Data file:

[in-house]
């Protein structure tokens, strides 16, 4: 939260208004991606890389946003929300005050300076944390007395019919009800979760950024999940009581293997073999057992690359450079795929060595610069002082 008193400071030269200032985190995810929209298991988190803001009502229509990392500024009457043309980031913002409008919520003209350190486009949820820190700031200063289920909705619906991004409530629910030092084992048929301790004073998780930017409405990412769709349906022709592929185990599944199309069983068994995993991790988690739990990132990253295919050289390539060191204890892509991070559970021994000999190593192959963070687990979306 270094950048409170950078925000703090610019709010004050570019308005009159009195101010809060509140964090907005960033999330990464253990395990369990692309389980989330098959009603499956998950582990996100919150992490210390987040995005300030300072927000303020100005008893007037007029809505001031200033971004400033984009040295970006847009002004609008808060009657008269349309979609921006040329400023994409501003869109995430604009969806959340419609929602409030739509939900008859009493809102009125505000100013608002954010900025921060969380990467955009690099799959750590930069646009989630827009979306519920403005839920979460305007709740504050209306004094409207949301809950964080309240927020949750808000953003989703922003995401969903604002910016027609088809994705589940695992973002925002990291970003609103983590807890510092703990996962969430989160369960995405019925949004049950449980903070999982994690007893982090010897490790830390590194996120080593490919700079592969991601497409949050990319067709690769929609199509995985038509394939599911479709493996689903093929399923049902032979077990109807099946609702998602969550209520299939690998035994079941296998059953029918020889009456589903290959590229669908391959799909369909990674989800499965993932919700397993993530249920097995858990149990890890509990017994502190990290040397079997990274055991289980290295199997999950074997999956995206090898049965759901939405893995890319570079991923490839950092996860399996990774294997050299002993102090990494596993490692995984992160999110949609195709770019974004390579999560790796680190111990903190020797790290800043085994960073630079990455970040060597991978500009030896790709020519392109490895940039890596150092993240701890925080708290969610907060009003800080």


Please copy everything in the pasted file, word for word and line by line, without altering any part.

[in-house]
């Protein structure tokens, strides 16, 4: 939260208004991606890389946003929300005050300076944390007395019919009800979760950024999940009581293997073999057992690359450079795929060595610069002082 008193400071030269200032985190995810929209298991988190803001009502229509990392500024009457043309980031913002409008919520003209350190486009949820820190700031200063289920909705619906991004409530629910030092084992048929301790004073998780930017409405990412769709349906022709592929185990599944199309069983068994995993991790988690739990990132990253295919050289390539060191204890892509991070559970021994000999190593192959963070687990979306 270094950048409170950078925000703090610019709010004050570019308005009159009195101010809060509140964090907005960033999330990464253990395990369990692309389980989330098959009603499956998950582990996100919150992490210390987040995005300030300072927000303020100005008893007037007029809505001031200033971004400033984009040295970006847009002004609008808060009657008269349309979609921006040329400023994409501003869109995430604009969806959340419609929602409030739509939900008859009493809102009125505000100013608002954010900025921060969380990467955009690099799959750590930069646009989630827009979306519920403005839920979460305007709740504050209306004094409207949301809950964080309240927020949750808000953003989703922003995401969903604002910016027609088809994705589940695992973002925002990291970003609103983590807890510092703990996962969430989160369960995405019925949004049950449980903070999982994690007893982090010897490790830390590194996120080593490919700079592969991601497409949050990319067709690769929609199509995985038509394939599911479709493996689903093929399923049902032979077990109807099946609702998602969550209520299939690998035994079941296998059953029918020889009456589903290959590229669908391959799909369909990674989800499965993932919700397993993530249920097995858990149990890890509990017994502190990290040397079997990274055991289980290295199997999950074997999956995206090898049965759901939405893995890319570079991923490839950092996860399996990774294997050299002993102090990494596993490692995984992160999110949609195709770019974004390579999560790796680190111990903190020797790290800043085994960073630079990455970040060597991978500009030896790709020519392109490895940039890596150092993240701890925080708290969610907060009003800080």